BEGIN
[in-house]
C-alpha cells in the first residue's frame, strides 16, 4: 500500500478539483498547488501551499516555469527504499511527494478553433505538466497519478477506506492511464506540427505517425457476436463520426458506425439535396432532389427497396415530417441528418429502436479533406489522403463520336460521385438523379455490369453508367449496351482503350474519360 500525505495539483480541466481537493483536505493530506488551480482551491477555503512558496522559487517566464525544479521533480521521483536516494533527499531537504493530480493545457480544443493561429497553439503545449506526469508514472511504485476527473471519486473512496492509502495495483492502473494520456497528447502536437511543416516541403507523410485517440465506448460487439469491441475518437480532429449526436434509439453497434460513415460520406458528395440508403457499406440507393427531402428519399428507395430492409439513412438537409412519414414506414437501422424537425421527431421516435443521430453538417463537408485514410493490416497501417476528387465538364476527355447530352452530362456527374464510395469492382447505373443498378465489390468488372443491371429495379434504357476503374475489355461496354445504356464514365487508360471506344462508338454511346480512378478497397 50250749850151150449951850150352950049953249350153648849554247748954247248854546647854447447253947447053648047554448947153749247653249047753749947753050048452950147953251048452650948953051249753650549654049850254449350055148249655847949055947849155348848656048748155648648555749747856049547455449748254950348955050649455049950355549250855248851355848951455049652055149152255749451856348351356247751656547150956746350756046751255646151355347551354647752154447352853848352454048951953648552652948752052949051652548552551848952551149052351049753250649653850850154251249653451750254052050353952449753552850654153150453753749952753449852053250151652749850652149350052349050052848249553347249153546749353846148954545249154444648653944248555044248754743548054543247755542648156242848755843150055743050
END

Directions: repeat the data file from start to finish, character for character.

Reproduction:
[in-house]
C-alpha cells in the first residue's frame, strides 16, 4: 500500500478539483498547488501551499516555469527504499511527494478553433505538466497519478477506506492511464506540427505517425457476436463520426458506425439535396432532389427497396415530417441528418429502436479533406489522403463520336460521385438523379455490369453508367449496351482503350474519360 500525505495539483480541466481537493483536505493530506488551480482551491477555503512558496522559487517566464525544479521533480521521483536516494533527499531537504493530480493545457480544443493561429497553439503545449506526469508514472511504485476527473471519486473512496492509502495495483492502473494520456497528447502536437511543416516541403507523410485517440465506448460487439469491441475518437480532429449526436434509439453497434460513415460520406458528395440508403457499406440507393427531402428519399428507395430492409439513412438537409412519414414506414437501422424537425421527431421516435443521430453538417463537408485514410493490416497501417476528387465538364476527355447530352452530362456527374464510395469492382447505373443498378465489390468488372443491371429495379434504357476503374475489355461496354445504356464514365487508360471506344462508338454511346480512378478497397 50250749850151150449951850150352950049953249350153648849554247748954247248854546647854447447253947447053648047554448947153749247653249047753749947753050048452950147953251048452650948953051249753650549654049850254449350055148249655847949055947849155348848656048748155648648555749747856049547455449748254950348955050649455049950355549250855248851355848951455049652055149152255749451856348351356247751656547150956746350756046751255646151355347551354647752154447352853848352454048951953648552652948752052949051652548552551848952551149052351049753250649653850850154251249653451750254052050353952449753552850654153150453753749952753449852053250151652749850652149350052349050052848249553347249153546749353846148954545249154444648653944248555044248754743548054543247755542648156242848755843150055743050